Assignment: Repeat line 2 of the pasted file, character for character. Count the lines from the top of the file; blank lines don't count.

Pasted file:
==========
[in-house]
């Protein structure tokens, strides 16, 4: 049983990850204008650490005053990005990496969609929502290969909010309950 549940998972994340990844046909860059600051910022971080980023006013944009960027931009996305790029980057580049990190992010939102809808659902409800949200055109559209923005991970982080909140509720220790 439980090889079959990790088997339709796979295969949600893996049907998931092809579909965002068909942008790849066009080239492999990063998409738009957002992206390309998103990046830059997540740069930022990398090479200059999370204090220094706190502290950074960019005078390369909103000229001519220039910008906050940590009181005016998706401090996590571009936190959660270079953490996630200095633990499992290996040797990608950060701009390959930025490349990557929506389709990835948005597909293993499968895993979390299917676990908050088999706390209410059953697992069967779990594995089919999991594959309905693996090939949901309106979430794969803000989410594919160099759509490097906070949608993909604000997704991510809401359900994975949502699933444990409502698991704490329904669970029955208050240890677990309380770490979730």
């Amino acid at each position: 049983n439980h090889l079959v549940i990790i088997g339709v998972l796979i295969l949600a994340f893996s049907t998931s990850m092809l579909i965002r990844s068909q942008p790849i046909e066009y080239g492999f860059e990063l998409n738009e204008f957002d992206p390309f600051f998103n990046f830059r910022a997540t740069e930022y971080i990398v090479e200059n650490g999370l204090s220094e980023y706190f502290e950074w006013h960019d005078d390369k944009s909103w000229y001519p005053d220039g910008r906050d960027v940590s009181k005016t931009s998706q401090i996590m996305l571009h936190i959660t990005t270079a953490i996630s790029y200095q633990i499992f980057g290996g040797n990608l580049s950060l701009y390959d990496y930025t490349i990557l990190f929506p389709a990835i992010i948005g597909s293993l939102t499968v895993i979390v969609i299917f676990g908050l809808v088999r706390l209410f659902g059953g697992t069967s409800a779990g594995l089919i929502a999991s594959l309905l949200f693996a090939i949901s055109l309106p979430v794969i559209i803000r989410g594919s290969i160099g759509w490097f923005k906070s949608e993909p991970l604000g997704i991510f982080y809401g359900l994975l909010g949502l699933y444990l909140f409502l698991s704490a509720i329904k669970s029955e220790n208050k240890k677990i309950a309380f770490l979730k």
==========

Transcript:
């Protein structure tokens, strides 16, 4: 049983990850204008650490005053990005990496969609929502290969909010309950 549940998972994340990844046909860059600051910022971080980023006013944009960027931009996305790029980057580049990190992010939102809808659902409800949200055109559209923005991970982080909140509720220790 439980090889079959990790088997339709796979295969949600893996049907998931092809579909965002068909942008790849066009080239492999990063998409738009957002992206390309998103990046830059997540740069930022990398090479200059999370204090220094706190502290950074960019005078390369909103000229001519220039910008906050940590009181005016998706401090996590571009936190959660270079953490996630200095633990499992290996040797990608950060701009390959930025490349990557929506389709990835948005597909293993499968895993979390299917676990908050088999706390209410059953697992069967779990594995089919999991594959309905693996090939949901309106979430794969803000989410594919160099759509490097906070949608993909604000997704991510809401359900994975949502699933444990409502698991704490329904669970029955208050240890677990309380770490979730």